As the vascular surgery program has grown over the past several years, Dr. Osman reflected on one of the biggest successes so far. “The RAVE (Rapid Access Vascular Evaluation) program has been very important and impactful,” he said. “We are working closely with primary care providers throughout Northwestern Ontario including physicians, nurse practitioners, and nurses to ensure we’re providing earlier access to care for patients so we can provide the best outcomes.”
In the future, Dr. Osman wants to focus on expanding health education to significantly reduce the number of amputations, which are, in our region, three times higher than the rest of Ontario. “I want to travel to remote communities to provide education about diabetes, smoking and screening for aneurysms,” he said. “It’s vital that we improve access to vascular care and provide education so that we don’t continue to see some of the health issues that are prominent in our region.”
Looking back on the path that brought him to this point in time, Dr. Osman can recall two experiences that deeply shaped his life.
“When my son, Ahmed was born, the joy of welcoming our first child into our little home is an incomparable moment to anything that happened to me to this day,” he said. “Many years later, Ahmed has now completed his undergraduate studies in Physiology, Immunology and Global Health from the University of Toronto and is currently doing a Master’s in Public Health. My daughter Amal will earn her medical degree in two years, and my son Omer just finished his third semester at Ryerson Business. Finally, Mujtaba is looking forward to graduating from high school.”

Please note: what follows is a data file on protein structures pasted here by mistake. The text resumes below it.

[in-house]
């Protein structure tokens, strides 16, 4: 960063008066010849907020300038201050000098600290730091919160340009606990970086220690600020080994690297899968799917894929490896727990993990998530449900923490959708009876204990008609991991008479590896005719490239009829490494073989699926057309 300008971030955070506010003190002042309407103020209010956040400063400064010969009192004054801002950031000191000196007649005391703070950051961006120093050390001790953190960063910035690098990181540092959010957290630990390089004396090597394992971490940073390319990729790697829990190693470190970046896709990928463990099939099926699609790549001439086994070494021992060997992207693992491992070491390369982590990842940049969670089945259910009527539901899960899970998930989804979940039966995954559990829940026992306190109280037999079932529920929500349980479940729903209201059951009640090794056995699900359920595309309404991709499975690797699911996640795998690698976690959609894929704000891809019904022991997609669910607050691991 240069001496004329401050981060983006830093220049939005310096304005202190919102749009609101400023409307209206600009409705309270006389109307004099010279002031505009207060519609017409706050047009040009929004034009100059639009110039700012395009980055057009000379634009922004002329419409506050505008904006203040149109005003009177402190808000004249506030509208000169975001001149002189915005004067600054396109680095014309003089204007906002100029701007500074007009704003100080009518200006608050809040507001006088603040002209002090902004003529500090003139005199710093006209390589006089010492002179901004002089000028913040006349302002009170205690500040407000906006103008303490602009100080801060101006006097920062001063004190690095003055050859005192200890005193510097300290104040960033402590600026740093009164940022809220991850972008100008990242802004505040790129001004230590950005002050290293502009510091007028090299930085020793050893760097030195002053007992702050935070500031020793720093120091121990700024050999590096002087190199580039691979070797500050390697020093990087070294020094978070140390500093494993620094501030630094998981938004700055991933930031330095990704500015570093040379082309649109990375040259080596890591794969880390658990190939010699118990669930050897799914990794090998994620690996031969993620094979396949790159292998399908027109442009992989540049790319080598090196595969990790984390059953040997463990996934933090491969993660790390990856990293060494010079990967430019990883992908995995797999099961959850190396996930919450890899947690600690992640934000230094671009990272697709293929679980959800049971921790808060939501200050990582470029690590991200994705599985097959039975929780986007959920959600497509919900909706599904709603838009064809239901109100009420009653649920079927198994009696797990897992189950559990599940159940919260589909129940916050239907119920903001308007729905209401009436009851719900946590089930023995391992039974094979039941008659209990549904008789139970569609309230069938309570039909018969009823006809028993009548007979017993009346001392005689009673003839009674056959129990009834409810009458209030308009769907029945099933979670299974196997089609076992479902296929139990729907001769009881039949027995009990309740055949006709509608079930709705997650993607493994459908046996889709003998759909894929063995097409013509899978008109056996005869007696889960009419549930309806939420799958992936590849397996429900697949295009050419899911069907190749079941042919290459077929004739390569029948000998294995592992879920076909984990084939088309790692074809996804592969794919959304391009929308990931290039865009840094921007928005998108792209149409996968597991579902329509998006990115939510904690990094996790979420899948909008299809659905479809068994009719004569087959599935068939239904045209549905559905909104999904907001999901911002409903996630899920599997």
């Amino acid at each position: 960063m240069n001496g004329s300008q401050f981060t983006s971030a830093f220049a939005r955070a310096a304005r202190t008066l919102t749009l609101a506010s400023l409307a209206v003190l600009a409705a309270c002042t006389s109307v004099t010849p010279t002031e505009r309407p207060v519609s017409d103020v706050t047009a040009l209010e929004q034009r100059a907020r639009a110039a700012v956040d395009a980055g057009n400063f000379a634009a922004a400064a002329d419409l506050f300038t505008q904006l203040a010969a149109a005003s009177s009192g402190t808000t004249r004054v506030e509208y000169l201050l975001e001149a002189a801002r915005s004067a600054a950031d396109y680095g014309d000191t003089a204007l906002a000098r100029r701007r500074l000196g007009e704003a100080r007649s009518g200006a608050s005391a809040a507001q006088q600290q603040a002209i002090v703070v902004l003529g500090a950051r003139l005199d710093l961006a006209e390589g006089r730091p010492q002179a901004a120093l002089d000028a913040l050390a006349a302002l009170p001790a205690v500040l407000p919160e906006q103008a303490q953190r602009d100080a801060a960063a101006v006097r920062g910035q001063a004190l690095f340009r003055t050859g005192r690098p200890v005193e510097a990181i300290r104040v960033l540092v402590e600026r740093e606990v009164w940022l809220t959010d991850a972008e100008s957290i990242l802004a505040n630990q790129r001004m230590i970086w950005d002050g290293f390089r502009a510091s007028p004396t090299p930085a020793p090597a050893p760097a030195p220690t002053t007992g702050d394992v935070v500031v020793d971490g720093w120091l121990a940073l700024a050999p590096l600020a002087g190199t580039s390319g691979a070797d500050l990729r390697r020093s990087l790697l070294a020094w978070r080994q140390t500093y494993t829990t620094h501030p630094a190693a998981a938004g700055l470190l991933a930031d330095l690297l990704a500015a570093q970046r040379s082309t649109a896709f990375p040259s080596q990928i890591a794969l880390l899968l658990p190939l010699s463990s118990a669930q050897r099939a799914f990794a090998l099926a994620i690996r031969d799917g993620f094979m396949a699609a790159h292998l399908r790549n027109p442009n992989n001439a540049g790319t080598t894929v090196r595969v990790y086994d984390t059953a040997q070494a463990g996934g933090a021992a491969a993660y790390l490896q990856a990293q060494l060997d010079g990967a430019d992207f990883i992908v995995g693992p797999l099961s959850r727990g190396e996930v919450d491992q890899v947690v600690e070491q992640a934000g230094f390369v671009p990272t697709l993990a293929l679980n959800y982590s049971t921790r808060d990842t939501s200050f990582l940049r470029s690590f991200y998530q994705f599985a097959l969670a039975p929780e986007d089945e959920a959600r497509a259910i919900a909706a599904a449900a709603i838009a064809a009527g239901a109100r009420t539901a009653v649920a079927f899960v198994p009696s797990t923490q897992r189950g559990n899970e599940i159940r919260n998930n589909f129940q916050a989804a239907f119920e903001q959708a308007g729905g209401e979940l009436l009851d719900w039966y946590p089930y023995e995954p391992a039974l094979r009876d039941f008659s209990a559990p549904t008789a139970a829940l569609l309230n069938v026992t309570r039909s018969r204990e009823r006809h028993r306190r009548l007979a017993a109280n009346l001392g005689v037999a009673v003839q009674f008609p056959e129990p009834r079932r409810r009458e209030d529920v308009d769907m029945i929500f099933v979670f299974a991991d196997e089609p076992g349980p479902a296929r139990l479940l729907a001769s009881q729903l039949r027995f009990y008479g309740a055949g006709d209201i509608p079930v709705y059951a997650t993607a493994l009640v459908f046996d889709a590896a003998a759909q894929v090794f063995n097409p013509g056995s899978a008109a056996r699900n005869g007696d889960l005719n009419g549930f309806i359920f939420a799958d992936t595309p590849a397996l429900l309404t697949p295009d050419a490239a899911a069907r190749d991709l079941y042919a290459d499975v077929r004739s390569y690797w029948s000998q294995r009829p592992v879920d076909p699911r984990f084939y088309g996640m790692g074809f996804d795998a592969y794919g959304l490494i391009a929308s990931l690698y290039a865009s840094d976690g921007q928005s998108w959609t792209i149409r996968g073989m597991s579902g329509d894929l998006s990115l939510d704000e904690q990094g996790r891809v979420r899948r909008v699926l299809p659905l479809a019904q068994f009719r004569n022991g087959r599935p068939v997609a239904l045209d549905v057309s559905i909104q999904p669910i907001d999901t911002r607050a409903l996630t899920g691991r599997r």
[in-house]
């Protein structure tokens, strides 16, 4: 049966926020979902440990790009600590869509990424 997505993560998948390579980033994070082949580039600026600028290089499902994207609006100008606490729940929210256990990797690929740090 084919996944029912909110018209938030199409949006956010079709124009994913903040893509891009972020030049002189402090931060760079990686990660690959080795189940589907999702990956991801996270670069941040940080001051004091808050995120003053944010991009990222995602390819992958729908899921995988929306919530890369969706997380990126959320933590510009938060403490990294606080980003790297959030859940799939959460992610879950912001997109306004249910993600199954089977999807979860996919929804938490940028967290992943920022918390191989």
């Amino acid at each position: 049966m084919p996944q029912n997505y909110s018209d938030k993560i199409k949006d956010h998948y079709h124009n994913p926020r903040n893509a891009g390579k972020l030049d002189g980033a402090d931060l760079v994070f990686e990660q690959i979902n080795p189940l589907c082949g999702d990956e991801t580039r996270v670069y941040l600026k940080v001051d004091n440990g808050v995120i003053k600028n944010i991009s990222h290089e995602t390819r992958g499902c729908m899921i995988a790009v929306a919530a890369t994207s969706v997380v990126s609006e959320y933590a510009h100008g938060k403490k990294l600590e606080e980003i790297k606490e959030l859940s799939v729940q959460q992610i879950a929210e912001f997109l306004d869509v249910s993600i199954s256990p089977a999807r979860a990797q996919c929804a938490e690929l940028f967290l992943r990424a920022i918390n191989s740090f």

As well, in his youth, Dr. Osman had the chance to travel to Germany for an elective in medical school, after learning German Language at Goethe Institute. “When I went there, it made me look at the world in a different way. Traditionally the path for me and my colleagues was to do our education in Sudan, train in Ireland or the United Kingdom and then come back to practice in Sudan. When I was in Germany, I met people from all over the world including the United States, Finland and areas of Africa. That experience helped me realize that there were no limits to what I could do, while not forgetting my hometown.”
“When I came home from Germany, I did a lot of charity work because I very much wanted to give back to my community. As well, when I was in Ireland I would go to Sudan for two or three weeks every year and contribute to promoting the healthcare system in any way I could. Eventually, I managed to help establish the vascular program at the Khartoum Teaching Hospital,” he said. “It was really my experience in Germany that gave me the confidence and knowledge that I could venture further afield while maintaining my connection to home. That has stayed with me to this day.”
Currently Dr. Osman continues to care for patients from across Northwestern Ontario. He concluded, “There are so many people who need our help, from trauma situations, to life-threatening aneurysms to amputation avoidance. It’s a privilege to care for my patients and I am thankful to do so in a beautiful setting like we have here.”